polygenic risk score/polygenic score

Photo caption: Jonathan Mosley, MD, PhD, left, Scott Borinstein, MD, PhD, John Shelley, and Vivian Kawai, MD, MPH, are studying how genetic variation not related to disease affects clinical decisions. (photo by Susan Urmy)

Genetic variation associated with low white blood cell count impacts clinical decisions

People whose white blood cell levels are near the edge of the “healthy” reference range will hit a clinical decision point that has consequences such as diagnostic procedures and altered treatments.


Breast cancer risk variants identified for women of African ancestry

A study led by researchers from Vanderbilt-Ingram Cancer Center sheds light on some of the genetic variants that make breast cancer more deadly for women of African ancestry and significantly reduces the disparity in knowledge for assessing their genomic risk factors.

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Study finds 500 new blood pressure genes

An analysis of the genomes of more than 1 million people of European ancestry, conducted by several of the world’s leading genomic centers, including Vanderbilt University Medical Center, has identified more than 2,000 independent genetic signals for blood pressure.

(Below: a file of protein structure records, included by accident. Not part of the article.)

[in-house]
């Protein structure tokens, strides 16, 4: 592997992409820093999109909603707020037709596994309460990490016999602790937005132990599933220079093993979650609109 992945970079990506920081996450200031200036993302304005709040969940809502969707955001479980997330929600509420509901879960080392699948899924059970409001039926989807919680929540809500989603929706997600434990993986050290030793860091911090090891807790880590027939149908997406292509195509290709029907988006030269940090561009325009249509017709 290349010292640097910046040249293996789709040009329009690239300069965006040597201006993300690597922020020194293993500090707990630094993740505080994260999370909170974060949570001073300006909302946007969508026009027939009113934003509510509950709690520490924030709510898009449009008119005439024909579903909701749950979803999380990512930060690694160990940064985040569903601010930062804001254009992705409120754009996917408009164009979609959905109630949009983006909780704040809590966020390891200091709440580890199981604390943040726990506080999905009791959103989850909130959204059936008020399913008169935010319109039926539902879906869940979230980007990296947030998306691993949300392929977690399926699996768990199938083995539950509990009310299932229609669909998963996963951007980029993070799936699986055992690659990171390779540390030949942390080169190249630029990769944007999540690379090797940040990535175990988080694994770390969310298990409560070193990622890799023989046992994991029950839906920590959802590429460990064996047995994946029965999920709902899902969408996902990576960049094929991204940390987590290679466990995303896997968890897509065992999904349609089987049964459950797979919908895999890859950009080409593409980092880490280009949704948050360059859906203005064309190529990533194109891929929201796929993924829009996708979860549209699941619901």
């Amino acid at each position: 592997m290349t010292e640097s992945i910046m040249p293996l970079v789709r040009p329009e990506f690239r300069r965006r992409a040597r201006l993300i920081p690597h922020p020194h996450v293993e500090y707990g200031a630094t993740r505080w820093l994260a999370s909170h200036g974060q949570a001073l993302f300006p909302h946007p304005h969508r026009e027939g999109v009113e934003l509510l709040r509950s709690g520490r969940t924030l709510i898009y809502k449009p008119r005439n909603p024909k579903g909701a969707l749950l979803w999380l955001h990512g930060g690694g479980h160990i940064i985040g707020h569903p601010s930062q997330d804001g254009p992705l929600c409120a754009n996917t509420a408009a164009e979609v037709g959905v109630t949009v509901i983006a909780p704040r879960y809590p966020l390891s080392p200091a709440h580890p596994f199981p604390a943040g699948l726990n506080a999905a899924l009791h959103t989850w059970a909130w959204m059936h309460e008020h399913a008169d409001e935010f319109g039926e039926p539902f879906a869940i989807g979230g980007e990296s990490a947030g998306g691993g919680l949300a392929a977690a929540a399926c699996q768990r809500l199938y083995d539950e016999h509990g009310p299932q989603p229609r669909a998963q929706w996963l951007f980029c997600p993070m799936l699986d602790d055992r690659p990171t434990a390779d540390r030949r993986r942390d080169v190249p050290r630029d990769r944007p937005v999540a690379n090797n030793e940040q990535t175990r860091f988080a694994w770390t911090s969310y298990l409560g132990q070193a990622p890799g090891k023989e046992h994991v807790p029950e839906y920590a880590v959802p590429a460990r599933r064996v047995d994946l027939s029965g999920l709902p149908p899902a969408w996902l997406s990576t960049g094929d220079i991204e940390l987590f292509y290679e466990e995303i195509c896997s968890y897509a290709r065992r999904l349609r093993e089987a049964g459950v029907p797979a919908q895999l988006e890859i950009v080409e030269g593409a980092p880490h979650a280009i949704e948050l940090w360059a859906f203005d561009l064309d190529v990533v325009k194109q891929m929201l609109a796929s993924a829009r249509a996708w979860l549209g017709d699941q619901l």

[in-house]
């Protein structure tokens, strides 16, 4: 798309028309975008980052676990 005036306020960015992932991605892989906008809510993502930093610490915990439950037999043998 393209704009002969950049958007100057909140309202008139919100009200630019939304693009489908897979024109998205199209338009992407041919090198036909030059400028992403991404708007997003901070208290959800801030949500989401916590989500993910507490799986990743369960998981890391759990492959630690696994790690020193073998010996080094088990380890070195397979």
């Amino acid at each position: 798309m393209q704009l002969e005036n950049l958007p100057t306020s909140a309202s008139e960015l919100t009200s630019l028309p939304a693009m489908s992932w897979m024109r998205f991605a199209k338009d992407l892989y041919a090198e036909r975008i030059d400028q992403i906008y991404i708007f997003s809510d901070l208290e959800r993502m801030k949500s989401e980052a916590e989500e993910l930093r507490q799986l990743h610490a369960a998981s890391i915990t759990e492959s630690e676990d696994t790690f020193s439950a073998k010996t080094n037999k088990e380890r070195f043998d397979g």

Higher genetic risk of obesity means working out harder for same results 

Study authors used activity, clinical and genetic data from the National Institutes of Health’s All of Us Research Program to explore the association of genetic risk of higher body mass index and the level of physical activity needed to reduce incident obesity. 


Beethoven’s genes reveal low predisposition for beat synchronization

What the exceptional composer’s DNA tells us about genetics

VUMC part of major step to achieving precision medicine

An analysis of genomic data from nearly 250,000 participants in the National Institutes of Health’s All of Us Research Program has identified more than 275 million previously unreported genetic variations, nearly 4 million of which have potential health consequences.

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